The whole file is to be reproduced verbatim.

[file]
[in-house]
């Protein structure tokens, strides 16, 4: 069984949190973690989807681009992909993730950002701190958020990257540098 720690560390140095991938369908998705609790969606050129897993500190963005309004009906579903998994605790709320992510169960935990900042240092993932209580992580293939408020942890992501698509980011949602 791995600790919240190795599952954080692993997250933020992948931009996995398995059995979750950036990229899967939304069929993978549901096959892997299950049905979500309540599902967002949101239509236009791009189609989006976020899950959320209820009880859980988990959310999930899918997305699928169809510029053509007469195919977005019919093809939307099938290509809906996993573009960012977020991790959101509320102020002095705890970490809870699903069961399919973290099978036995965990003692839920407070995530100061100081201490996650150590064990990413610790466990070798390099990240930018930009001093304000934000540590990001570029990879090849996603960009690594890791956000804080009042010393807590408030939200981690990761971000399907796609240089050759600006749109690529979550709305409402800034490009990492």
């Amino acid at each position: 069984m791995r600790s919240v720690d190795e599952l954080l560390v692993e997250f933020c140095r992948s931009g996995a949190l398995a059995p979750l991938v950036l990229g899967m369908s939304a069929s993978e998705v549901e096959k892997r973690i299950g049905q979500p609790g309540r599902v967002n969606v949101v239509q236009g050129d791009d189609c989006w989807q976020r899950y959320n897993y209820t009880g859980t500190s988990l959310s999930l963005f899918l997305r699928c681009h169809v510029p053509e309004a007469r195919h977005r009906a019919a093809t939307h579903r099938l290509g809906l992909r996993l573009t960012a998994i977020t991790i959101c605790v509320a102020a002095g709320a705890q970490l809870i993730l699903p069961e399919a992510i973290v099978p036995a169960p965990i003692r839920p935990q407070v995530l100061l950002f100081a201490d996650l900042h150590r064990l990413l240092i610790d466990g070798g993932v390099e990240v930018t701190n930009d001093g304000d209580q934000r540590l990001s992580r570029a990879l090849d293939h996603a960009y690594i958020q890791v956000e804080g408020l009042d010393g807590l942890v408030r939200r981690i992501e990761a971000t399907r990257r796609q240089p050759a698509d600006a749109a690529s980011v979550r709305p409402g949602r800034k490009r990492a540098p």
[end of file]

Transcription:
[in-house]
């Protein structure tokens, strides 16, 4: 069984949190973690989807681009992909993730950002701190958020990257540098 720690560390140095991938369908998705609790969606050129897993500190963005309004009906579903998994605790709320992510169960935990900042240092993932209580992580293939408020942890992501698509980011949602 791995600790919240190795599952954080692993997250933020992948931009996995398995059995979750950036990229899967939304069929993978549901096959892997299950049905979500309540599902967002949101239509236009791009189609989006976020899950959320209820009880859980988990959310999930899918997305699928169809510029053509007469195919977005019919093809939307099938290509809906996993573009960012977020991790959101509320102020002095705890970490809870699903069961399919973290099978036995965990003692839920407070995530100061100081201490996650150590064990990413610790466990070798390099990240930018930009001093304000934000540590990001570029990879090849996603960009690594890791956000804080009042010393807590408030939200981690990761971000399907796609240089050759600006749109690529979550709305409402800034490009990492």
């Amino acid at each position: 069984m791995r600790s919240v720690d190795e599952l954080l560390v692993e997250f933020c140095r992948s931009g996995a949190l398995a059995p979750l991938v950036l990229g899967m369908s939304a069929s993978e998705v549901e096959k892997r973690i299950g049905q979500p609790g309540r599902v967002n969606v949101v239509q236009g050129d791009d189609c989006w989807q976020r899950y959320n897993y209820t009880g859980t500190s988990l959310s999930l963005f899918l997305r699928c681009h169809v510029p053509e309004a007469r195919h977005r009906a019919a093809t939307h579903r099938l290509g809906l992909r996993l573009t960012a998994i977020t991790i959101c605790v509320a102020a002095g709320a705890q970490l809870i993730l699903p069961e399919a992510i973290v099978p036995a169960p965990i003692r839920p935990q407070v995530l100061l950002f100081a201490d996650l900042h150590r064990l990413l240092i610790d466990g070798g993932v390099e990240v930018t701190n930009d001093g304000d209580q934000r540590l990001s992580r570029a990879l090849d293939h996603a960009y690594i958020q890791v956000e804080g408020l009042d010393g807590l942890v408030r939200r981690i992501e990761a971000t399907r990257r796609q240089p050759a698509d600006a749109a690529s980011v979550r709305p409402g949602r800034k490009r990492a540098p």